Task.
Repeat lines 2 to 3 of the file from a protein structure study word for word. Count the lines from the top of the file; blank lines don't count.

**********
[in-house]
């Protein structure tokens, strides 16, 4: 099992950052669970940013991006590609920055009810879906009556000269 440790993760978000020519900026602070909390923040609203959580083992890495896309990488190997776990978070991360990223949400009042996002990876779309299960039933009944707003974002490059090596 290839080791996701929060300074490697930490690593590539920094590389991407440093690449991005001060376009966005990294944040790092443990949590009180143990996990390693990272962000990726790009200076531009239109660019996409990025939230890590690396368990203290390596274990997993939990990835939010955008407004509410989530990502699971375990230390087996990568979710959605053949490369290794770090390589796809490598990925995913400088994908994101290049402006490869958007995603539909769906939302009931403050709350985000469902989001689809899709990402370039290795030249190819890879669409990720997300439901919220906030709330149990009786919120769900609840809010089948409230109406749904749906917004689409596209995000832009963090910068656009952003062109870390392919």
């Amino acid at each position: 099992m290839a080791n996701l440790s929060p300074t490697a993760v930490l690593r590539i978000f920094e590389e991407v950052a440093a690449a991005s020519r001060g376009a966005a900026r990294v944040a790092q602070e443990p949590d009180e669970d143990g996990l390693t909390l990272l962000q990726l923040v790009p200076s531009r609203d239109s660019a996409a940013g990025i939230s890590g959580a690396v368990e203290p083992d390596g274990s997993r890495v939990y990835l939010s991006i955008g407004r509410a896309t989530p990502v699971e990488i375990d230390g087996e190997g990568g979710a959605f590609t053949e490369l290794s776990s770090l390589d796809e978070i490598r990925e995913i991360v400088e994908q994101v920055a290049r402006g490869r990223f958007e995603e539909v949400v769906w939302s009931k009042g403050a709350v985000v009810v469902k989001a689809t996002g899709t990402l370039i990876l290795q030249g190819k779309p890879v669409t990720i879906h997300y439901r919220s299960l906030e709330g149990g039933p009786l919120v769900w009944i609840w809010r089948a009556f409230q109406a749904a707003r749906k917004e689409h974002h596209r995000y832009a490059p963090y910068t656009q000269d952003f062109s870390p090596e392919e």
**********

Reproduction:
């Protein structure tokens, strides 16, 4: 099992950052669970940013991006590609920055009810879906009556000269 440790993760978000020519900026602070909390923040609203959580083992890495896309990488190997776990978070991360990223949400009042996002990876779309299960039933009944707003974002490059090596 290839080791996701929060300074490697930490690593590539920094590389991407440093690449991005001060376009966005990294944040790092443990949590009180143990996990390693990272962000990726790009200076531009239109660019996409990025939230890590690396368990203290390596274990997993939990990835939010955008407004509410989530990502699971375990230390087996990568979710959605053949490369290794770090390589796809490598990925995913400088994908994101290049402006490869958007995603539909769906939302009931403050709350985000469902989001689809899709990402370039290795030249190819890879669409990720997300439901919220906030709330149990009786919120769900609840809010089948409230109406749904749906917004689409596209995000832009963090910068656009952003062109870390392919």
């Amino acid at each position: 099992m290839a080791n996701l440790s929060p300074t490697a993760v930490l690593r590539i978000f920094e590389e991407v950052a440093a690449a991005s020519r001060g376009a966005a900026r990294v944040a790092q602070e443990p949590d009180e669970d143990g996990l390693t909390l990272l962000q990726l923040v790009p200076s531009r609203d239109s660019a996409a940013g990025i939230s890590g959580a690396v368990e203290p083992d390596g274990s997993r890495v939990y990835l939010s991006i955008g407004r509410a896309t989530p990502v699971e990488i375990d230390g087996e190997g990568g979710a959605f590609t053949e490369l290794s776990s770090l390589d796809e978070i490598r990925e995913i991360v400088e994908q994101v920055a290049r402006g490869r990223f958007e995603e539909v949400v769906w939302s009931k009042g403050a709350v985000v009810v469902k989001a689809t996002g899709t990402l370039i990876l290795q030249g190819k779309p890879v669409t990720i879906h997300y439901r919220s299960l906030e709330g149990g039933p009786l919120v769900w009944i609840w809010r089948a009556f409230q109406a749904a707003r749906k917004e689409h974002h596209r995000y832009a490059p963090y910068t656009q000269d952003f062109s870390p090596e392919e």